News is all around us, and we’re constantly being bombarded with stories from around the world thanks to the 24-hour news cycle.
From our living rooms on the TV, to our offices on the computer, and pretty much everywhere else, thanks to mobile access, news is everywhere.
With all the shootings, terrorist attacks, natural disasters and general fear-mongering, the news can be a pretty scary thing to have all around you, even for an adult. So imagine how kids feel, and how impossible it can seem to offer them a shield of safety against these events.
There is a constant stream of information available to internet users in the modern world. Unfortunately, for kids, many of the news-related sites they’re accessing are designed to be read by adult audiences. This means that what they’re reading isn’t always age appropriate. For younger kids, they simply cannot understand news events in their own context, which can result in anxiety or even fear. Older children are a little better at understanding what might have happened, but it can be difficult for them to distinguish fact from fiction.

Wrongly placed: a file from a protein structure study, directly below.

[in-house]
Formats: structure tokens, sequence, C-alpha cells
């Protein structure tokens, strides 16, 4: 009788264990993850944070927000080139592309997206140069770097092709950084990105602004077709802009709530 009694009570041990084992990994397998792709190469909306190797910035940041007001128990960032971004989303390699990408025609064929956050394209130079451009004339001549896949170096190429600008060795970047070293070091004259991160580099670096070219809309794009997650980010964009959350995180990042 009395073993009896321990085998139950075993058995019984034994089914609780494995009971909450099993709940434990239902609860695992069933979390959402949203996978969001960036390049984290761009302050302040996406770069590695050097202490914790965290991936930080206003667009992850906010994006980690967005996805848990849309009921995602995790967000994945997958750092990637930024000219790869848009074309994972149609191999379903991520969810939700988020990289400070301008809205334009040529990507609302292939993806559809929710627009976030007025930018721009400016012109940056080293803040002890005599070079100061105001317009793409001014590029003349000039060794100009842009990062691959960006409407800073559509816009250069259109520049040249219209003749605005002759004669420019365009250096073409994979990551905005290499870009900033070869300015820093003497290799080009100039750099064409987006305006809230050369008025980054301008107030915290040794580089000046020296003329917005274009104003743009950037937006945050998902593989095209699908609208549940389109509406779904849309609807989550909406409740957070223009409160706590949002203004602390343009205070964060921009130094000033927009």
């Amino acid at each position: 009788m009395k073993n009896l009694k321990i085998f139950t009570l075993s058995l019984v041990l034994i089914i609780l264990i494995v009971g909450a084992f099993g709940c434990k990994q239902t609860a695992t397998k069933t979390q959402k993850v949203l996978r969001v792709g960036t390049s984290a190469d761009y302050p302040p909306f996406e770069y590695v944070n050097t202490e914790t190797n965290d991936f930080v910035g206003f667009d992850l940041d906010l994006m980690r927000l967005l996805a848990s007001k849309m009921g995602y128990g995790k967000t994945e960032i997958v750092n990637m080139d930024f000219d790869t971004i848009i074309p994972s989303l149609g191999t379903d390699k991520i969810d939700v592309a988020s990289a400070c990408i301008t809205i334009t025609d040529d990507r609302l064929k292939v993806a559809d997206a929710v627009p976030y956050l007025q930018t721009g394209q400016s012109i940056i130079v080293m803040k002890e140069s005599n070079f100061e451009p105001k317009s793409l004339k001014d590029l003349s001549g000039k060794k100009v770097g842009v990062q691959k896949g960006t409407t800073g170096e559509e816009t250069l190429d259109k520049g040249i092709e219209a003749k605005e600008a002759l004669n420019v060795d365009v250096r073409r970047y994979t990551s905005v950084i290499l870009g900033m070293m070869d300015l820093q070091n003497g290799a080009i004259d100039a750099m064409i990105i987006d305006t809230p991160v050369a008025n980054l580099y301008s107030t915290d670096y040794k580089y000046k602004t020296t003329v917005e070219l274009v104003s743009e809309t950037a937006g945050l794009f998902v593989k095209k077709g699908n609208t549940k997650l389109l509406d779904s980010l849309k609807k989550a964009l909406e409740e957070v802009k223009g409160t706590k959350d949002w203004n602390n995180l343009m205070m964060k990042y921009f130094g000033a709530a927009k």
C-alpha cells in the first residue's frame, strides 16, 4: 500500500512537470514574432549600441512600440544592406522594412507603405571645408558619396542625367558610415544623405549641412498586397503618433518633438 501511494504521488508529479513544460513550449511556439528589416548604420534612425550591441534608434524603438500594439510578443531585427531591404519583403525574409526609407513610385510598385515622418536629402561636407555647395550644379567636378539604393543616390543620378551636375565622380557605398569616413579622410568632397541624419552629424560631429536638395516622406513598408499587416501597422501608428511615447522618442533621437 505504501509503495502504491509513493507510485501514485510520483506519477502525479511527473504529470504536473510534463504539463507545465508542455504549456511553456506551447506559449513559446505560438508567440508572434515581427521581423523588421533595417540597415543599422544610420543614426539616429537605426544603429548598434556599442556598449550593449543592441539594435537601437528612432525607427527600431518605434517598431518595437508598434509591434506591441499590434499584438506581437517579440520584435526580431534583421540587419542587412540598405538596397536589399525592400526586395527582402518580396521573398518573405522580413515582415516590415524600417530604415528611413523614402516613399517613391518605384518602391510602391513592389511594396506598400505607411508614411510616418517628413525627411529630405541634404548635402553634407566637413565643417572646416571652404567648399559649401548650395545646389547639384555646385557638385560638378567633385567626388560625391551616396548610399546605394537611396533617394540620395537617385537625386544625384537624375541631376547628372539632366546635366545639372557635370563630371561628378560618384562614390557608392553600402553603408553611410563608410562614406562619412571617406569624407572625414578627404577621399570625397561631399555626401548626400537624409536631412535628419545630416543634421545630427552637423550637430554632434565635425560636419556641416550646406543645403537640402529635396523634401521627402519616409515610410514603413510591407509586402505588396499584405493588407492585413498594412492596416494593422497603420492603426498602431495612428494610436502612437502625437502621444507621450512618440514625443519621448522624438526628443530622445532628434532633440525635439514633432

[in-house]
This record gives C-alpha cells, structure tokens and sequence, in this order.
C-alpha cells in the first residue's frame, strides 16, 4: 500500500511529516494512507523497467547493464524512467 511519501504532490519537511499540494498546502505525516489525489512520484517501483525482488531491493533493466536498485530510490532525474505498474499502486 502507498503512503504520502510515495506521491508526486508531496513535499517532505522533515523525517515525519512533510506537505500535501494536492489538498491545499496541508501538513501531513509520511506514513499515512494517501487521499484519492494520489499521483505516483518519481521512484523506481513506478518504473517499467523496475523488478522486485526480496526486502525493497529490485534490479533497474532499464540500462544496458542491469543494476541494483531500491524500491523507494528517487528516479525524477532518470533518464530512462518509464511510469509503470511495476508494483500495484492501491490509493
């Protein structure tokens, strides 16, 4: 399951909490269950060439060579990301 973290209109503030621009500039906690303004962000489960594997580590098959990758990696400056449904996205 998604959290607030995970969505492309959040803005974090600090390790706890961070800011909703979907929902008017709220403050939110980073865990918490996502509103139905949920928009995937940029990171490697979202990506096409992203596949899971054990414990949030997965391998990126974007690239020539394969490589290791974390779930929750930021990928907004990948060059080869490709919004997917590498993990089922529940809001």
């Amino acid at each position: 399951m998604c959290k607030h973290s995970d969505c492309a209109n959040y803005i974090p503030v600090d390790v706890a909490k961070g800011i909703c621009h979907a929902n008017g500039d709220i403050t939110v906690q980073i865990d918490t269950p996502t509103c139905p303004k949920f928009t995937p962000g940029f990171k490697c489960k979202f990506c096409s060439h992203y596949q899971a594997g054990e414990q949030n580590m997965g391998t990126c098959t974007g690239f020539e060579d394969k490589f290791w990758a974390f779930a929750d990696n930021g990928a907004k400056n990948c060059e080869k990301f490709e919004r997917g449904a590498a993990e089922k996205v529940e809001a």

In any case, and for all ages, it’s important that parents consider their own reaction to certain events. Remember, your kids are looking to how you handle certain events to build their own reaction, so what you say matters. Staying calm and rational, even when you feel anxious or concerned, ensures that your kids will pick up those equalised emotions from you.
Here are some tips for discussing the news with your kids at all ages, and dealing with the inevitable questions that come up.
News And Under 7’s
With young children, particularly those under seven, it’s best to limit their access to news altogether. If you have the television or radio on, switch it off at the hour and half-hour on channels that regularly touch up on news. Also be cautious of flashing around newspapers that contain pictures, which can frighten young kids. This is particularly true when the images contain other children. At this age, kids don’t have good control over their concepts of fact and fantasy, which can make news very scary.
If your children do encounter news that freaks them out, it’s important to reassure them that they, along with you and their other family, are safe. When they’re young, kids are very concerned with anything that might separate them from their safety net, so assure them this won’t happen. You shouldn’t minimise their fears, but rather reassure them with logic. If the story they heard happened far away, tell them as much. If it happened closer to home, you might be able to share some ideas for what they can do to stay safe like sticking with a familiar adult. Reassuring your child might be as simple as sitting down with them, snuggling up and watching a movie, or just spending some quality family time together to take their mind off it.
News And 8-12’s